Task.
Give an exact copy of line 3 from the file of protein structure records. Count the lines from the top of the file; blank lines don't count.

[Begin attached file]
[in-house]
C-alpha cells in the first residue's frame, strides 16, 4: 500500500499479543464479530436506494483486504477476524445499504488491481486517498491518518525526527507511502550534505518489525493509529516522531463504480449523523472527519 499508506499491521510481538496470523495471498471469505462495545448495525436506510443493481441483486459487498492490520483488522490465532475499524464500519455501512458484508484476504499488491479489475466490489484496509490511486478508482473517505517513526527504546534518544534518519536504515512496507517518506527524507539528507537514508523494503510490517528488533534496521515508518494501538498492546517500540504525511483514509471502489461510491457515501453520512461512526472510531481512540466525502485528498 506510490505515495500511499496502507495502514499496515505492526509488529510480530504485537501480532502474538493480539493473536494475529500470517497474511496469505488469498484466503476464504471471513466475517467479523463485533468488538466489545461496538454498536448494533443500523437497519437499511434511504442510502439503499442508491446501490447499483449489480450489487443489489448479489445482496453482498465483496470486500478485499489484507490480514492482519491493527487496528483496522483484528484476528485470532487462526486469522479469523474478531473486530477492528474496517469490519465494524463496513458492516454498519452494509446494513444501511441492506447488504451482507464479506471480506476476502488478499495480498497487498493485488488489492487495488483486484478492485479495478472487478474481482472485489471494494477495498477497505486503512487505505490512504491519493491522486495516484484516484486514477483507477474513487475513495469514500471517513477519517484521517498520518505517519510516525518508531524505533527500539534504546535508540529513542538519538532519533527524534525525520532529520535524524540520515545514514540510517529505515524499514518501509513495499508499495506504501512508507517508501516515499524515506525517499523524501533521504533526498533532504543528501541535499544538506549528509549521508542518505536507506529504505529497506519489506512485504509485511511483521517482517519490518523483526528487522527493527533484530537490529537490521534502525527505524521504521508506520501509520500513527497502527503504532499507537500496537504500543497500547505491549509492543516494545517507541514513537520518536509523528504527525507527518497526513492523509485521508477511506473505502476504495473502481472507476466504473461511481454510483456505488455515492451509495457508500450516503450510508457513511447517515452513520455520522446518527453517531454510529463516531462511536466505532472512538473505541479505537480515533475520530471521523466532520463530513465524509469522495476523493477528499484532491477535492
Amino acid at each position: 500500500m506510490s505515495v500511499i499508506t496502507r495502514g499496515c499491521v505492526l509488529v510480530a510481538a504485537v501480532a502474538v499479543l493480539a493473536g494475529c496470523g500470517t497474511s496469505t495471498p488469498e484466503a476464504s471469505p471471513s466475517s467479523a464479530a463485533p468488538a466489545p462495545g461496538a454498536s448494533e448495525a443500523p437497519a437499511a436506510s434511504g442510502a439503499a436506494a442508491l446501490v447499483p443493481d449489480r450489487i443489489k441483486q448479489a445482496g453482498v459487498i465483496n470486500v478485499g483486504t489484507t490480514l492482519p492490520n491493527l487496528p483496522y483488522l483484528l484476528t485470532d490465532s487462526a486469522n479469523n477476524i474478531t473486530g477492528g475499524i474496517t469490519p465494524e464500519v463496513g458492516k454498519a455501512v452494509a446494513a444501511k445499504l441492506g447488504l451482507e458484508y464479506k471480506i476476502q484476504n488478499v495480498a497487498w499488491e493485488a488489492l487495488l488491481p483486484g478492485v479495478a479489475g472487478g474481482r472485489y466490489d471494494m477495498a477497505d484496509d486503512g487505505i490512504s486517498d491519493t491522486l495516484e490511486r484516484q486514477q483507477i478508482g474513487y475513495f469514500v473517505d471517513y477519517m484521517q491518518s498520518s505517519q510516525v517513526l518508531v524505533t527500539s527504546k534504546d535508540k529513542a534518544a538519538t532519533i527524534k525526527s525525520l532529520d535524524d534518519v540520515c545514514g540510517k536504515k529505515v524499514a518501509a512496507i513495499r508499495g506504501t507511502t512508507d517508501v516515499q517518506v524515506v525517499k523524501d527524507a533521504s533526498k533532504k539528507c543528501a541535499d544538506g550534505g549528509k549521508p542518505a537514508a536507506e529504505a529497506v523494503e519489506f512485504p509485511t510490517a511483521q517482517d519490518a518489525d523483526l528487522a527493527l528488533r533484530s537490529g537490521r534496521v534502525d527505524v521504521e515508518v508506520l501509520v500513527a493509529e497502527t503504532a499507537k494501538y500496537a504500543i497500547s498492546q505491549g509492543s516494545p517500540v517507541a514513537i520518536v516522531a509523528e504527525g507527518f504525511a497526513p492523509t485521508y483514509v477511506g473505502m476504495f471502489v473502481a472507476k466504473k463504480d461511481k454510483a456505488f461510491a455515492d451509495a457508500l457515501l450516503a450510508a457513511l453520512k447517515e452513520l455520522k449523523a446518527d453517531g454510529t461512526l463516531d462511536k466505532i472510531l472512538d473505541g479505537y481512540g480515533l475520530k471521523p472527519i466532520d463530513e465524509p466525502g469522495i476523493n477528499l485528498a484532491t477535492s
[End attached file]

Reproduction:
Amino acid at each position: 500500500m506510490s505515495v500511499i499508506t496502507r495502514g499496515c499491521v505492526l509488529v510480530a510481538a504485537v501480532a502474538v499479543l493480539a493473536g494475529c496470523g500470517t497474511s496469505t495471498p488469498e484466503a476464504s471469505p471471513s466475517s467479523a464479530a463485533p468488538a466489545p462495545g461496538a454498536s448494533e448495525a443500523p437497519a437499511a436506510s434511504g442510502a439503499a436506494a442508491l446501490v447499483p443493481d449489480r450489487i443489489k441483486q448479489a445482496g453482498v459487498i465483496n470486500v478485499g483486504t489484507t490480514l492482519p492490520n491493527l487496528p483496522y483488522l483484528l484476528t485470532d490465532s487462526a486469522n479469523n477476524i474478531t473486530g477492528g475499524i474496517t469490519p465494524e464500519v463496513g458492516k454498519a455501512v452494509a446494513a444501511k445499504l441492506g447488504l451482507e458484508y464479506k471480506i476476502q484476504n488478499v495480498a497487498w499488491e493485488a488489492l487495488l488491481p483486484g478492485v479495478a479489475g472487478g474481482r472485489y466490489d471494494m477495498a477497505d484496509d486503512g487505505i490512504s486517498d491519493t491522486l495516484e490511486r484516484q486514477q483507477i478508482g474513487y475513495f469514500v473517505d471517513y477519517m484521517q491518518s498520518s505517519q510516525v517513526l518508531v524505533t527500539s527504546k534504546d535508540k529513542a534518544a538519538t532519533i527524534k525526527s525525520l532529520d535524524d534518519v540520515c545514514g540510517k536504515k529505515v524499514a518501509a512496507i513495499r508499495g506504501t507511502t512508507d517508501v516515499q517518506v524515506v525517499k523524501d527524507a533521504s533526498k533532504k539528507c543528501a541535499d544538506g550534505g549528509k549521508p542518505a537514508a536507506e529504505a529497506v523494503e519489506f512485504p509485511t510490517a511483521q517482517d519490518a518489525d523483526l528487522a527493527l528488533r533484530s537490529g537490521r534496521v534502525d527505524v521504521e515508518v508506520l501509520v500513527a493509529e497502527t503504532a499507537k494501538y500496537a504500543i497500547s498492546q505491549g509492543s516494545p517500540v517507541a514513537i520518536v516522531a509523528e504527525g507527518f504525511a497526513p492523509t485521508y483514509v477511506g473505502m476504495f471502489v473502481a472507476k466504473k463504480d461511481k454510483a456505488f461510491a455515492d451509495a457508500l457515501l450516503a450510508a457513511l453520512k447517515e452513520l455520522k449523523a446518527d453517531g454510529t461512526l463516531d462511536k466505532i472510531l472512538d473505541g479505537y481512540g480515533l475520530k471521523p472527519i466532520d463530513e465524509p466525502g469522495i476523493n477528499l485528498a484532491t477535492s